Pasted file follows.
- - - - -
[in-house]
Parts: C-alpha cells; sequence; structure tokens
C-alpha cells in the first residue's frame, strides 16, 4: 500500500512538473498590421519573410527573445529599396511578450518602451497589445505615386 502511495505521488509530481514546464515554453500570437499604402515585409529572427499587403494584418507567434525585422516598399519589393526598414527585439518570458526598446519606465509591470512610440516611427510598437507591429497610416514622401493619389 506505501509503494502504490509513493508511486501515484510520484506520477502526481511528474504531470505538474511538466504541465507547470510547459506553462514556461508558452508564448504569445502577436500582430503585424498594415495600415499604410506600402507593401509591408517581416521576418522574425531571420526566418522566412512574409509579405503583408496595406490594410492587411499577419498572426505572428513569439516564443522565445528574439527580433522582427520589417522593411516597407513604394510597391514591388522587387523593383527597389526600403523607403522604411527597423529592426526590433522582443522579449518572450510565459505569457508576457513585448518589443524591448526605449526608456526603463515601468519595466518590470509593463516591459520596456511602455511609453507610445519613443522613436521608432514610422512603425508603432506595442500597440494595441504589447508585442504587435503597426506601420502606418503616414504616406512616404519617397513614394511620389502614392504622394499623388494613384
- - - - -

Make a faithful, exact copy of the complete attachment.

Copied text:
[in-house]
Parts: C-alpha cells; sequence; structure tokens
C-alpha cells in the first residue's frame, strides 16, 4: 500500500512538473498590421519573410527573445529599396511578450518602451497589445505615386 502511495505521488509530481514546464515554453500570437499604402515585409529572427499587403494584418507567434525585422516598399519589393526598414527585439518570458526598446519606465509591470512610440516611427510598437507591429497610416514622401493619389 506505501509503494502504490509513493508511486501515484510520484506520477502526481511528474504531470505538474511538466504541465507547470510547459506553462514556461508558452508564448504569445502577436500582430503585424498594415495600415499604410506600402507593401509591408517581416521576418522574425531571420526566418522566412512574409509579405503583408496595406490594410492587411499577419498572426505572428513569439516564443522565445528574439527580433522582427520589417522593411516597407513604394510597391514591388522587387523593383527597389526600403523607403522604411527597423529592426526590433522582443522579449518572450510565459505569457508576457513585448518589443524591448526605449526608456526603463515601468519595466518590470509593463516591459520596456511602455511609453507610445519613443522613436521608432514610422512603425508603432506595442500597440494595441504589447508585442504587435503597426506601420502606418503616414504616406512616404519617397513614394511620389502614392504622394499623388494613384